That trend has continued this year. In January, 716 FDCPA cases were filed, compared to 551 during January 2009. The top venues for those suits continue to be the Illinois Northern District Court (Chicago), New York Western District Court (Buffalo), the California Central District Court (Los Angeles), the Minnesota District Court and the Pennsylvania Eastern District Court (Philadelphia).

The FDCPA impacts all aspects of consumer mortgage finance, from origination to servicing and default to collections. The seemingly endless stream of foreclosures and investor fallout and the resulting financial pressure, as well as increased legislative, regulatory, judicial and public scrutiny, have forced lenders to expand their loss mitigation strategies. Many creative borrower outreach programs have been implemented in attempts to reach non-communicative borrowers.

Yet, determining when a creditor or loan servicer crosses the line from assertive debt collection practices to aggressive tactics that are offensive and illegal is not always easy. The FDCPA and related state legislation requiring disclosures and governing communications from debt collectors were written before the advent of answering machines, cell phones, fax machines and pagers. Use of this technology has created a host of new issues.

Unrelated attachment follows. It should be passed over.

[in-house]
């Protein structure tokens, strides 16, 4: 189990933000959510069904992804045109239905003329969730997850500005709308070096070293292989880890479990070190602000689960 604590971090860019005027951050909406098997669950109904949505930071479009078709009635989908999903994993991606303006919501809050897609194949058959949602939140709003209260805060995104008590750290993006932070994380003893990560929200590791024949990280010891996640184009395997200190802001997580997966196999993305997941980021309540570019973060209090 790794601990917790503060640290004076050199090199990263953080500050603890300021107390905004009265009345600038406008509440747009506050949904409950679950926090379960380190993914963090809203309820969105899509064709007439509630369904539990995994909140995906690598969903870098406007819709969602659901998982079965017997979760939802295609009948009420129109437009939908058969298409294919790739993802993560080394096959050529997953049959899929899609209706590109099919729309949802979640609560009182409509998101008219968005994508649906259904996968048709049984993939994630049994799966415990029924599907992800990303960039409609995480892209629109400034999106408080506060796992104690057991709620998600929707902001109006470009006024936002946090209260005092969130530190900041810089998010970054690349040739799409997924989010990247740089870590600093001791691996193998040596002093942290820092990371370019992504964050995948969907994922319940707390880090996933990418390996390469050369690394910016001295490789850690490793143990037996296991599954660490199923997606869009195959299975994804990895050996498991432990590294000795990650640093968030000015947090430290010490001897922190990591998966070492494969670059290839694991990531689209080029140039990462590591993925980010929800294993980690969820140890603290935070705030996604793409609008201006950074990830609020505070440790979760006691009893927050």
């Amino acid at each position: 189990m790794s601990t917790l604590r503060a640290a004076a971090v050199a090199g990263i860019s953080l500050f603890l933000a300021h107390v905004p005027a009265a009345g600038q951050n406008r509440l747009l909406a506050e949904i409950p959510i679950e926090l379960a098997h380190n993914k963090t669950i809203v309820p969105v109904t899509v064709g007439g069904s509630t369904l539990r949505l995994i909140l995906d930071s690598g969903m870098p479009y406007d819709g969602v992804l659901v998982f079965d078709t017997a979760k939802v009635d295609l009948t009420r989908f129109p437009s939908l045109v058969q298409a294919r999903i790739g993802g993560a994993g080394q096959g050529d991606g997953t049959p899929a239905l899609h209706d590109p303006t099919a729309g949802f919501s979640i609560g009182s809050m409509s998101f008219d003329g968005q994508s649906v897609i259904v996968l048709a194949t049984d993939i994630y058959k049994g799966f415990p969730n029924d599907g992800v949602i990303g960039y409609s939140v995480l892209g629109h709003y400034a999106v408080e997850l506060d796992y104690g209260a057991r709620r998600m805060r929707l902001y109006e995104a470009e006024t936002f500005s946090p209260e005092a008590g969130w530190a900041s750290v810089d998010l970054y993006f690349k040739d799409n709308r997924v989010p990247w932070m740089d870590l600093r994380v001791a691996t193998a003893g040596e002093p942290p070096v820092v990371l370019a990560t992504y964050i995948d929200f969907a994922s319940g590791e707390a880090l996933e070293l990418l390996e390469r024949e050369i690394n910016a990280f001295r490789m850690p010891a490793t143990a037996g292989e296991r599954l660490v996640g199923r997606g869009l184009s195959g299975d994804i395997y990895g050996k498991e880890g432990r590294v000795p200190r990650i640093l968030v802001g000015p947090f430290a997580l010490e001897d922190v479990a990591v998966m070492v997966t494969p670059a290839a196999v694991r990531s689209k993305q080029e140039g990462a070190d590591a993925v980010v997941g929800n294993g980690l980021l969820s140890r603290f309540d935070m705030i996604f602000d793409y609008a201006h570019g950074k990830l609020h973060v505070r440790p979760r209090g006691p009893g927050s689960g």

Fundamental fairness is the principle underlying the FDCPA. The abusive, deceptive and unfair practices proscribed by the statute make common sense. It is reasonable that a debt collector should identify himself as such and state the purpose for his contract by giving certain disclosures to the consumer. It is logical that a bill collector should not be allowed to wake a consumer in the wee hours of the morning or threaten to take action that he does not intend to take or legally cannot take. Similarly, a debt collector should not invade a consumer's privacy by use of postcard communications or third-party disclosures, directly or indirectly.

Four years ago, the inevitable happened: The long-standing FDCPA statute and modern technology collided in a New York courtroom in the seminal Foti v. NCO Fin.Sys. Inc. case. At issue in the class-action lawsuit was a pre-recorded voice-mail message left on a consumer's answering machine after the initial debt validation notice was sent. The legal arguments centered on the seemingly irreconcilable conflict between the required Mini-Miranda and validation notices and the prohibition against third-party disclosure.

The Foti message stated, "Good day, we are calling from NCO Financial Systems regarding a personal business matter that requires your immediate attention. Please call back, 1-866-701-1275. Once again, please call back, toll-free, 1-866-701-1275. This is not a solicitation."